‘Close scrutiny will show that most “crisis situations” are opportunities to either advance, or stay where you are’ ~ Maxwell Maltz.
Today I went to an information meeting about being a crisis line volunteer at the Distress Centre. The place is very discreet, tucked away in the third floor of an office looking building, if you didn’t search for it you would have no idea it is even there. Despite being hidden away, the support being given to the Calgary community there is nothing short of obvious and remarkable. They never close their doors or lines.
The Distress Centre is somewhere for anyone to turn in a crisis and as a volunteer you listen, handle situations, explore options/feelings/concerns and work towards problem resolution. Given the responsibilities the training sounds pretty extensive. And with (potentially) someone’s life in your hands at the other end of a phone line I can understand.
Something else that struck me was that the social workers who gave the presentation were most definitely in love with their jobs. Making a difference really seemed to make them glow. They weren’t swimming in money but you could tell their line of work gave them reason to get up in the morning. I guess working from their hearts and brimming with compassion does that.
During the meeting I sat next to a girl, Amy, we shook hands and did introduction formalities and started chatting – she studies Biology, lived in Indonesia when she was younger, wants to go into genetic counseling and seemed like a bright button. I was even more delighted when she sat next to me on the tram to the mall (as I needed to grab something for one of my penpals), both being more ourselves than when we were in the meeting room. I liked being in this new city with a new friend, even a fleeting one.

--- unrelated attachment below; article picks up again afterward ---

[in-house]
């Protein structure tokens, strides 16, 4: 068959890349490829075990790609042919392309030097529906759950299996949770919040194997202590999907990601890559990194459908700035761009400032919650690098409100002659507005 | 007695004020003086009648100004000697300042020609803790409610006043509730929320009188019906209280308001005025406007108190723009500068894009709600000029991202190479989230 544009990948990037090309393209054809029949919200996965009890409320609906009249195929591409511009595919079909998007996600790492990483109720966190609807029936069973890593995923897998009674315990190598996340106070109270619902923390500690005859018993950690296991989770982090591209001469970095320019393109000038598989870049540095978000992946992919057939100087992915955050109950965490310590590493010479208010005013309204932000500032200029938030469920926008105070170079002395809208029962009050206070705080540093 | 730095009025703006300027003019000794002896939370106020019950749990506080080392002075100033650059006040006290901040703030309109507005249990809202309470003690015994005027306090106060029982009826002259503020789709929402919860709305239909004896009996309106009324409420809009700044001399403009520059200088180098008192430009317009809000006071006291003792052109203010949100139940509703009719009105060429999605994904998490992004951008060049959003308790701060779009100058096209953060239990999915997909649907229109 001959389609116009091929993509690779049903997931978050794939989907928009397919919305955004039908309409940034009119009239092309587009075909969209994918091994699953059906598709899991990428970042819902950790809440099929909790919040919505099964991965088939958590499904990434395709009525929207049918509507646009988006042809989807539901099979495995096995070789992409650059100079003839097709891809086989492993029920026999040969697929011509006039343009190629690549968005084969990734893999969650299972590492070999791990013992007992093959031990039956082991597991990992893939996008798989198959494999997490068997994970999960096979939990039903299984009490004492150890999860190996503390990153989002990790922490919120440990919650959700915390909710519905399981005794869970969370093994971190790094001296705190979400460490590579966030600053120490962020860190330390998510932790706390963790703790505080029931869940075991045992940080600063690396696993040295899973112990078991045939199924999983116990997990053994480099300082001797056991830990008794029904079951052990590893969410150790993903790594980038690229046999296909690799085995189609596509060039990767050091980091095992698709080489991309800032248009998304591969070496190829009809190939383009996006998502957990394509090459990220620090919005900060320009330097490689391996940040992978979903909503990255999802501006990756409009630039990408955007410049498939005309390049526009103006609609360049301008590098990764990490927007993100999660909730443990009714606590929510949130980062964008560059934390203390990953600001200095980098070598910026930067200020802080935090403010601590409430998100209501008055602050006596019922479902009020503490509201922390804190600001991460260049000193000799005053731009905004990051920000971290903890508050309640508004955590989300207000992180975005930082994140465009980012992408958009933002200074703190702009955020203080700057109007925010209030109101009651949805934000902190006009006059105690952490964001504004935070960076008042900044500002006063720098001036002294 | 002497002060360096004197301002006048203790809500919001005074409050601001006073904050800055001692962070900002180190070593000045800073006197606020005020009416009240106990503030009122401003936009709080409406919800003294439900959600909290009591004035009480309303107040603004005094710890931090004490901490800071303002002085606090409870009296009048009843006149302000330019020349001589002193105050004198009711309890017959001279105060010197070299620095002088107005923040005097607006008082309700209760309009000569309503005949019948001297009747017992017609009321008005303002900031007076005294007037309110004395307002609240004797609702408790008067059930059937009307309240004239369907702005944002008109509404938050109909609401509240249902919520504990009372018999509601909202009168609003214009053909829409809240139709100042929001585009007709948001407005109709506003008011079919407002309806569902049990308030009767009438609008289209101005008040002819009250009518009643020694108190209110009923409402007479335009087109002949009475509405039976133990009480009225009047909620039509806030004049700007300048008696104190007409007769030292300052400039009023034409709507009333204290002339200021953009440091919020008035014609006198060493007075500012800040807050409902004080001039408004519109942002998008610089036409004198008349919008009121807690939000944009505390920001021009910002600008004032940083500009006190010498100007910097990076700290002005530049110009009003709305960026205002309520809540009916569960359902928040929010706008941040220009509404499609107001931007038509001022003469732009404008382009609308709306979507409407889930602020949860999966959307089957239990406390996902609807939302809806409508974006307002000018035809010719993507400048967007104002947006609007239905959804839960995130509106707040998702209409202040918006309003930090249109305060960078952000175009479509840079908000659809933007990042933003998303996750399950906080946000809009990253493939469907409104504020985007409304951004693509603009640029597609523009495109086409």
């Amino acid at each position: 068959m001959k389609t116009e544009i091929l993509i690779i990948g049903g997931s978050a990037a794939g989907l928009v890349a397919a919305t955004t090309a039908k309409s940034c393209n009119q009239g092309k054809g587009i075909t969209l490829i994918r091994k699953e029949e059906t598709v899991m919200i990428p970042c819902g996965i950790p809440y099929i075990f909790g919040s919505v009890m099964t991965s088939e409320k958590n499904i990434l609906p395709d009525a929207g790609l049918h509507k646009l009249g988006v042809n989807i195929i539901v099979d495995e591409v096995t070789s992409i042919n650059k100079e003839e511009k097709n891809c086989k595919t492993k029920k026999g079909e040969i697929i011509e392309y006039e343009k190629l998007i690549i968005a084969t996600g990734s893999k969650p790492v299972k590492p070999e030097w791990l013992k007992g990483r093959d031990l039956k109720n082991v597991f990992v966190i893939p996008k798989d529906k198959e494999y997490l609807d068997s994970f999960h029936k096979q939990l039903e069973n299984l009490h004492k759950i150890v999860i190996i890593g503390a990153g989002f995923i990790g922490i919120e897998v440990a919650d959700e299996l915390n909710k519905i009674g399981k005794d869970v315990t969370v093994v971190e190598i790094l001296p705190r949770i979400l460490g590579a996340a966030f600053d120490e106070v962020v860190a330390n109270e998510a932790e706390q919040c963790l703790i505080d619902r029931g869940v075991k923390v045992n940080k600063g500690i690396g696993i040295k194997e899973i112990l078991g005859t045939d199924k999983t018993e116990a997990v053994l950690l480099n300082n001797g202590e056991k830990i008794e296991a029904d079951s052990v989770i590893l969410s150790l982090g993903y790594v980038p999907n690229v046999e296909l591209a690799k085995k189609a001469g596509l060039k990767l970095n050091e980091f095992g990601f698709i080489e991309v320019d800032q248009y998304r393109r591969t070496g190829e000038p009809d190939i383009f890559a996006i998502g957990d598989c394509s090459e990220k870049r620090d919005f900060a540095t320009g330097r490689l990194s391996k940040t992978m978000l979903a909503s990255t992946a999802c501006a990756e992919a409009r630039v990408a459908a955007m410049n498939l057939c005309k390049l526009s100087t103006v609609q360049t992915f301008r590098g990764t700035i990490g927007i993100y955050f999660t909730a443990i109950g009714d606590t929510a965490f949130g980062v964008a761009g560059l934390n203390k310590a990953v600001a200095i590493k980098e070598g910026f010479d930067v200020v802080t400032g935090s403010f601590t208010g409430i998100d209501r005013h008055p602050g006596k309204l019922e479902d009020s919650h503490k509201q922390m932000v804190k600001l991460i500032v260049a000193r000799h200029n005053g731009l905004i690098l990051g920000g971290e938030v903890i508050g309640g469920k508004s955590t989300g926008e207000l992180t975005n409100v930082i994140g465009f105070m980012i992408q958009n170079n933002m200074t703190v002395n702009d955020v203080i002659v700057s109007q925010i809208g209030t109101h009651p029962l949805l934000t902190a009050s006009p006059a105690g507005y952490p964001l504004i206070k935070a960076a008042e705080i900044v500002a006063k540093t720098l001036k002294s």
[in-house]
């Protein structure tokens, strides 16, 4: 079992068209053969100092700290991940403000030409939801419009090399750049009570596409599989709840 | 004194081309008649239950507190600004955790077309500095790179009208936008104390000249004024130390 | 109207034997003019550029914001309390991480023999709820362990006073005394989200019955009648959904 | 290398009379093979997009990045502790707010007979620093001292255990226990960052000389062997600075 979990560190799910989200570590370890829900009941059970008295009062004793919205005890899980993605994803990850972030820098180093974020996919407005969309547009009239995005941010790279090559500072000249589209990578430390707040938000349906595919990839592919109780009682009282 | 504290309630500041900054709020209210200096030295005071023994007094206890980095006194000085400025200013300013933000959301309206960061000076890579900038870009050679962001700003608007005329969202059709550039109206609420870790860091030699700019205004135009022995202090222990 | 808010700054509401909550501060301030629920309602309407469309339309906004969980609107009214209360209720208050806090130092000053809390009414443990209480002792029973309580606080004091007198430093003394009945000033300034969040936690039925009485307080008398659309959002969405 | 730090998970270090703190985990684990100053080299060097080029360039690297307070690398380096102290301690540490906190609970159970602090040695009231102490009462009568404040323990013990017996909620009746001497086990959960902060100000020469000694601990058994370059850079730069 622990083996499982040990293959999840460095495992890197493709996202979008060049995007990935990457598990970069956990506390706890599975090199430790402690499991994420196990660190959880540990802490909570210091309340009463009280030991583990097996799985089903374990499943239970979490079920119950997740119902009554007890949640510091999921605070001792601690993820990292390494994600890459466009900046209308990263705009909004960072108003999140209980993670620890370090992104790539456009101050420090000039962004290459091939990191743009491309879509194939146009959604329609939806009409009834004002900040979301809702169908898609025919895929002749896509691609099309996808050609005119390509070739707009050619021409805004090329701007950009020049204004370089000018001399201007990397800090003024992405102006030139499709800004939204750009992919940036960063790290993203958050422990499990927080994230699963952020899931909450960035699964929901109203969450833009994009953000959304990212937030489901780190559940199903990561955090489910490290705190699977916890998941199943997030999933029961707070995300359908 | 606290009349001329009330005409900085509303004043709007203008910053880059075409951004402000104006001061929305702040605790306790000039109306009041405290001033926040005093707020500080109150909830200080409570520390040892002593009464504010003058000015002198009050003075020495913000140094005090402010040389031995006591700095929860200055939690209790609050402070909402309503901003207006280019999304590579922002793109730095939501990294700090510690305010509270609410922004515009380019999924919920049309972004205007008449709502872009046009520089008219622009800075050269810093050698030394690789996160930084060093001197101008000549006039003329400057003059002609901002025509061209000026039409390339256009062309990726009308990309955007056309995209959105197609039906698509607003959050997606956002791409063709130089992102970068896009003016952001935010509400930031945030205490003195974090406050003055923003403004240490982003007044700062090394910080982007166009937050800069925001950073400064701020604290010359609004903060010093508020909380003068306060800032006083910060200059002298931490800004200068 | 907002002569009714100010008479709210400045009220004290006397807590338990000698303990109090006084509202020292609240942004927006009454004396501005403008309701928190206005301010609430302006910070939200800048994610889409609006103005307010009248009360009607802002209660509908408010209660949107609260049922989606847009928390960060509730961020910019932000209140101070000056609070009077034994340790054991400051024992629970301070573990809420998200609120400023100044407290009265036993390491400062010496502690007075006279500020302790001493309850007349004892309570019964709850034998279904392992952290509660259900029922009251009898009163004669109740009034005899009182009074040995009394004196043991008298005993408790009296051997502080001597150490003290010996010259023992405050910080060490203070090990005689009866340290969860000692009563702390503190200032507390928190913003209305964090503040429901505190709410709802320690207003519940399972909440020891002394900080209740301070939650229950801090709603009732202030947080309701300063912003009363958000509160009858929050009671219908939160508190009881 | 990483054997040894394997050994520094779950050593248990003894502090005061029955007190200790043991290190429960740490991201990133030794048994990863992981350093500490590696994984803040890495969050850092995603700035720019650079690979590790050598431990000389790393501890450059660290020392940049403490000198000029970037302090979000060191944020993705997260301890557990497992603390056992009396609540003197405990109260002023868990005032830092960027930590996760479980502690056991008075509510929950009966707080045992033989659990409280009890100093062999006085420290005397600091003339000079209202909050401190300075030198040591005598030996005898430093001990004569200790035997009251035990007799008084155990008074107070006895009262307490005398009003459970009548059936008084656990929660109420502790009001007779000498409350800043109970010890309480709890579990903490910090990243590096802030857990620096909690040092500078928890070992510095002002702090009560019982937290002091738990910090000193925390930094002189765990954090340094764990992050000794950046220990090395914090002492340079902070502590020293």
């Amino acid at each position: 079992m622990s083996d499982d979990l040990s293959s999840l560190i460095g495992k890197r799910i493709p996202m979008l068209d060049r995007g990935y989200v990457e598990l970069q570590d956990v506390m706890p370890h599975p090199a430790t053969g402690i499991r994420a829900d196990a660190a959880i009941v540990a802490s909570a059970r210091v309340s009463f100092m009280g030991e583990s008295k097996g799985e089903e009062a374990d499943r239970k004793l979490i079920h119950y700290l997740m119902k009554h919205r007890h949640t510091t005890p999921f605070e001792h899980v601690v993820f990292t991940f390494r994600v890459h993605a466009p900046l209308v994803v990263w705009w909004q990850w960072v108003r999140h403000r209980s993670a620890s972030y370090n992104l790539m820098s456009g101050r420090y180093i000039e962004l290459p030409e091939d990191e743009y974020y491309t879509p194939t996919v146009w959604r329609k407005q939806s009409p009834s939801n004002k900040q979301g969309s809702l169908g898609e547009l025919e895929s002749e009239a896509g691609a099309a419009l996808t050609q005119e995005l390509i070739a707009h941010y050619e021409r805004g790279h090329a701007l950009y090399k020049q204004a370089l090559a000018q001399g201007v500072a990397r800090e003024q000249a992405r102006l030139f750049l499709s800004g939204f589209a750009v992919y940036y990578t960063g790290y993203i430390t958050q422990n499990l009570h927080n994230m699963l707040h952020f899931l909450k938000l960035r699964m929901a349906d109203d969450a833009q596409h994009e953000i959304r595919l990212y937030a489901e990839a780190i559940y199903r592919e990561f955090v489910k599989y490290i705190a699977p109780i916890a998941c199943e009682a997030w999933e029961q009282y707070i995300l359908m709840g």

Today was another reminder that putting yourself out there is the right thing to do in a foreign place, overseas or not. Throwing yourself into any surrounding opportunities. With volunteer work can come skills, friendships, life experience and that ‘I contributed‘ feeling.
Although the next volunteer intake wasn’t till September I was pretty excited to flex some empathy. The only problem I could see was fitting the 36 hours training (over 3 weeks) around any existing job and getting over the initial fear of a high risk person calling.. The thing Amy and I confided in each other was how scary it sounded and what a humongous responsibility lay on your shoulders when you put the headset on. Trying to guide someone in the right direction in the best way you know how. Does anyone ever feel ready for that?